Q: We’re using a Type 3 FME. Does it matter which samples we’ll put in Ampoule A and which in Ampoule B?
Exactly what samples you’ll place inside each ampoule (and the main experiment volume) is part of your experiment design and so up to you. Just remember that Ampoule A, which will be cracked first on orbit, must be loaded into the FME first, and Ampoule B, which will be cracked last, must be loaded into the FME last. You’ll want to make sure the contents of the ampoules match what you’ll want to have activated first and second in your experiment. See the NanoRacks MixStik (FME) Kit Instruction PDF file and video located in the Document Library for more information on how to load the ampoules into the FME (MixStik.)
More information on the operation of the FME mini-laboratory can be found on the SSEP Mission 2 to ISS: Mini-Laboratory Operation page.
Q: We wonder if it would be worthwhile to do an experiment investigating the behavior of plant cell walls [or another science topic] in microgravity.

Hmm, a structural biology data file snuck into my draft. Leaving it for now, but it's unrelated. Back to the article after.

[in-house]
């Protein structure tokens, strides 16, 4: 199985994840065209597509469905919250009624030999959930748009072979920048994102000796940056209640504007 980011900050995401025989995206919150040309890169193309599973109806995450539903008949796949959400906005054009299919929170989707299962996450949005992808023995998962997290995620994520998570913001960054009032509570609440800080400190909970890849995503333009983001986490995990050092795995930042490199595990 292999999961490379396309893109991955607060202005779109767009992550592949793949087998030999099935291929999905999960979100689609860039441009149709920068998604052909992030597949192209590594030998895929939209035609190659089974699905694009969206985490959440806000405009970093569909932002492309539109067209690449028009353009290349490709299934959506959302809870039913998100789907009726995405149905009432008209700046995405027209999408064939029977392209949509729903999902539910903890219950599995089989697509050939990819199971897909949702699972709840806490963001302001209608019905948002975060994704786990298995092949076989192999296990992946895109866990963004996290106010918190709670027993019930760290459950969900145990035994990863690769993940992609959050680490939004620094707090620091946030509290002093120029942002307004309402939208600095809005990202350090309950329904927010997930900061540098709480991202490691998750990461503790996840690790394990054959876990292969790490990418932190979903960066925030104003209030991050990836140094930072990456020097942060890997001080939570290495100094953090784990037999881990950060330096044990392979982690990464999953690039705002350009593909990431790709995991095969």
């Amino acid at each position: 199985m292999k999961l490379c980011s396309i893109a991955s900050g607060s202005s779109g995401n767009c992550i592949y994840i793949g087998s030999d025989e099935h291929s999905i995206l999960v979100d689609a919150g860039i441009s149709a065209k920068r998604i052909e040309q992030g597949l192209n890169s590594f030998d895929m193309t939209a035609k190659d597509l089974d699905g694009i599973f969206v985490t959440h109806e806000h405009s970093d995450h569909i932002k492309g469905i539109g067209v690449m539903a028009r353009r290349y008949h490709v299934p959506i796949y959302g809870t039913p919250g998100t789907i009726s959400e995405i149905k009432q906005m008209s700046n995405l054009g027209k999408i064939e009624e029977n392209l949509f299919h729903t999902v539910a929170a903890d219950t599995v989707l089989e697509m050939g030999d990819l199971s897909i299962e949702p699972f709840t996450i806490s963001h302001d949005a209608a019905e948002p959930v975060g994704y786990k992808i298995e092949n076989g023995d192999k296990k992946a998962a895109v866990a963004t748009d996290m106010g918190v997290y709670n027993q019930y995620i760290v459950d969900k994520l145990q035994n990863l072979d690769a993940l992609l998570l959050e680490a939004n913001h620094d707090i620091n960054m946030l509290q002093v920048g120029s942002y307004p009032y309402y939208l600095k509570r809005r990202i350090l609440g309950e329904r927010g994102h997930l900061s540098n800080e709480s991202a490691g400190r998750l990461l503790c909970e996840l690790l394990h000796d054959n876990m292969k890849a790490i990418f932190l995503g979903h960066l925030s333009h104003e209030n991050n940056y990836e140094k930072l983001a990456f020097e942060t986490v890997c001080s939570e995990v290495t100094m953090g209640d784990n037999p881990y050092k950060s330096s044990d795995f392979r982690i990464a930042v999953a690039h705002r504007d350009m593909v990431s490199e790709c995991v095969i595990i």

This question is more about the basic rationale for designing an experiment and framing a question to be answered by the experiment rather than how the mini-laboratory works or the constraints on its operation. It is a question that should be addressed by the student team as part of their research and framing of the experiment. We suggest you make connections with plant biologists [or other professional scientists] in your community and discuss what kind of specific question could be addressed by your experiment within the constraints of the mini-laboratory to be used. Familiarize them with the mini-lab, and the documents available in the Document Library, so they can help you noodle around. The scientists can then act as advisors in your proposal! You can also look for the kinds of research that has been done in this area before by using your favorite Web search engine to look for research papers in this area. If any past experiment descriptions pop up, you can read through the discussions to get more ideas for your own experiment design. Scientists build on previous work done by themselves or by others, and so having descriptions of previous experiments to build on is a great resource for your own experiment design. You also may want to check out experiments flown during previous SSEP opportunities to see if these kinds of experiments have been flown by other student teams. See Experiments Selected for Flight for more information on previously flown SSEP experiments.